9

I'm running some integration tests with REST API service.
The problem is that sometimes hardcoded port isn't free at the moment the test starts for the next time. Because it was opened by previous test and isn't closed by the system yet.

I use OWIN, the application is shut down at the moment the next test starts.

Could you please suggest me a good way to determine a free port on the system without opening it in advance and then closing it? Or say that it's not possible.

Because it could be not freed by the system yet, just as it happens already.

4 Answers 4

10
+200

As an alternative to TempoClick's answer, we can use the IPGlobalProperties.GetActiveTcpListeners() method to test if a port is available - without trying to open it in advance. GetActiveTcpListeners() returns all active TCP listeners on the system, and so we can use it to determine if a port is free or not.

public bool IsFree(int port)
{
    IPGlobalProperties properties = IPGlobalProperties.GetIPGlobalProperties();
    IPEndPoint[] listeners = properties.GetActiveTcpListeners();
    int[] openPorts = listeners.Select(item => item.Port).ToArray<int>();
    return openPorts.All(openPort => openPort != port);
}

Note that GetActiveTcpListeners() doesn't return listening UDP endpoints, but we can get them with GetActiveUdpListeners().

So, you can start with the default port (or select a random value) and keep incrementing until you find a free port with the IsFree method.

int NextFreePort(int port = 0) 
{
    port = (port > 0) ? port : new Random().Next(1, 65535);
    while (!IsFree(port)) 
    {
        port += 1;
    }
    return port;
}

A simple test:

using System;
using System.Net;
using System.Net.Sockets;
using System.Net.NetworkInformation;
using System.Linq;

class Test
{
    static void Main(string[] args)
    {
        int port = 1000;
        Console.WriteLine(IsFree(port));
        TcpListener server = new TcpListener(IPAddress.Parse("127.0.0.1"), port);
        server.Start();   
        Console.WriteLine(IsFree(port));
        Console.WriteLine(NextFreePort(port));
    }

    static bool IsFree(int port)
    {
        IPGlobalProperties properties = IPGlobalProperties.GetIPGlobalProperties();
        IPEndPoint[] listeners = properties.GetActiveTcpListeners();
        int[] openPorts = listeners.Select(item => item.Port).ToArray<int>();
        return openPorts.All(openPort => openPort != port);
    }

    static int NextFreePort(int port = 0) {
        port = (port > 0) ? port : new Random().Next(1, 65535);
        while (!IsFree(port)) {
            port += 1;
        }
        return port;
    }
}

A different approach is to use port zero. In this case, the system will select a random free port from the dynamic port range. We can get the number ot this port from the LocalEndpoint property.

TcpListener server = new TcpListener(IPAddress.Loopback, 0);
server.Start();
int port = ((IPEndPoint)server.LocalEndpoint).Port;
Console.WriteLine(port);
1
  • Nice answer. Looks like it is exactly what I need.
    – cassandrad
    Dec 27, 2018 at 12:00
4

To get a free port

static int FreePort()
{
  TcpListener l = new TcpListener(IPAddress.Loopback, 0);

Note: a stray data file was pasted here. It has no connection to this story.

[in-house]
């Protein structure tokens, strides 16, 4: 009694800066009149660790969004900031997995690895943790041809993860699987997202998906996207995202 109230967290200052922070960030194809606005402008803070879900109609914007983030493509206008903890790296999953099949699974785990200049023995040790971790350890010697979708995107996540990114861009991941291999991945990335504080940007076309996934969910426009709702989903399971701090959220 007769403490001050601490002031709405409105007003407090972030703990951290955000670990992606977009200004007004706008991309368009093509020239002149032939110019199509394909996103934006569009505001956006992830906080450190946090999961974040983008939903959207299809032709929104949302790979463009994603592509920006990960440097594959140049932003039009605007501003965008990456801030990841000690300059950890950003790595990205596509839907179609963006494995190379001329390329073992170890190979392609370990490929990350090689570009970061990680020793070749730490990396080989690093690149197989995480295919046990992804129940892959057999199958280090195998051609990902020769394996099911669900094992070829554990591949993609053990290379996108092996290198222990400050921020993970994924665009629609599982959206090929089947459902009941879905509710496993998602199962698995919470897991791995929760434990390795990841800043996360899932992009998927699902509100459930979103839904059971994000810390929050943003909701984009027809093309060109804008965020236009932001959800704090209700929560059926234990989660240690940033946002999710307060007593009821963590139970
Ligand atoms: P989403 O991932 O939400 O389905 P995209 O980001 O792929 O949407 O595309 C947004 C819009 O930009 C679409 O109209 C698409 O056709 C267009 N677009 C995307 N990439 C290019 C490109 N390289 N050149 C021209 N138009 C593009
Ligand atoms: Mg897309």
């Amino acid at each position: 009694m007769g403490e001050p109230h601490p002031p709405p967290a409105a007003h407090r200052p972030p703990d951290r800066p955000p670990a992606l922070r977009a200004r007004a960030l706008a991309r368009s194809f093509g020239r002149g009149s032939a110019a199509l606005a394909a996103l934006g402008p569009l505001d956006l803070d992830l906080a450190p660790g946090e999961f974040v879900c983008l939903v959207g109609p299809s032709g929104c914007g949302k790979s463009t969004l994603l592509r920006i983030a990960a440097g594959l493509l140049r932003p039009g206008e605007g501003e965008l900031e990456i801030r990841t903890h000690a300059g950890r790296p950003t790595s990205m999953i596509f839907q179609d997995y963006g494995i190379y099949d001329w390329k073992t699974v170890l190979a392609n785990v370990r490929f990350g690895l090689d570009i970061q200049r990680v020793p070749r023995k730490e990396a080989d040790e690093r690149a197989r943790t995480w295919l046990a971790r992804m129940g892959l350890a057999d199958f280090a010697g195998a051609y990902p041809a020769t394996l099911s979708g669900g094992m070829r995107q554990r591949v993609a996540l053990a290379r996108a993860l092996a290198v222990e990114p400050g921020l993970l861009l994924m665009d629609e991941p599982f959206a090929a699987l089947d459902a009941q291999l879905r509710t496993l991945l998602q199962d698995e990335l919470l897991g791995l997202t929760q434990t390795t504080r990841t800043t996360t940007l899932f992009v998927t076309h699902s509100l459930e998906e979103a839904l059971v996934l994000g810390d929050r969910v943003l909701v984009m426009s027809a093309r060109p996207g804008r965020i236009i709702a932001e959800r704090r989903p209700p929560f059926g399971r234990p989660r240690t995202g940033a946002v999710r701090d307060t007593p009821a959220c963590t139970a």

l.Start();
  int port = ((IPEndPoint)l.LocalEndpoint).Port;
  l.Stop();
  return port;
}
7
  • 2
    Isn't this approach will acquire port and won't release it immediately after Stop is called? I mean, there is a chance that port will still be used at the time I would like to use it with API service?
    – cassandrad
    Dec 17, 2018 at 12:59
  • You can only have one TCP application listener on the same port at one time.
    – TempoClick
    Dec 17, 2018 at 13:10
  • Yeah, I meant that. So while my TcpListener hasn't closed the port, I can't use it. And listener won't release it immediately. So there could be a problem I'm trying to solve with randomizing ports.
    – cassandrad
    Dec 17, 2018 at 13:12
  • 3
    Are you performing SocketShutdown before closing it? Always call the Shutdown method before closing the Socket. This ensures that all data is sent and received on the connected socket before it is closed.
    – TempoClick
    Dec 17, 2018 at 14:30
  • 3
    This answer is a copy of 10-years old answer and with same kind of comments: stackoverflow.com/questions/138043/… Dec 24, 2018 at 23:23
0

When using t.m.adam's NextFreePort(...) method, the port may be free, but not permitted. In my case, this happened under Linux. The following method tests, whether the free port can actually be used:

static bool CanBindPort(int port)
{
    try
    {
        var localEndPoint = new IPEndPoint(IPAddress.Any, port);
        using var listener = new Socket(IPAddress.Any.AddressFamily, SocketType.Stream, ProtocolType.Tcp);
        listener.Bind(localEndPoint);
    }
    catch
    {
        // e.g. because of "Permission denied" or other reason
        return false;
    }

    return true;
}

This is, however, not the requested solution for "without opening the port in advance".

-1

The following one-liner (taken from this SO post), uses Python to quickly open and close a socket on port 0. When you do this in Python, it automatically selects an open port, which gets printed out to the screen:

python -c 'import socket; s=socket.socket(); s.bind(("", 0)); print(s.getsockname()[1]); s.close()'

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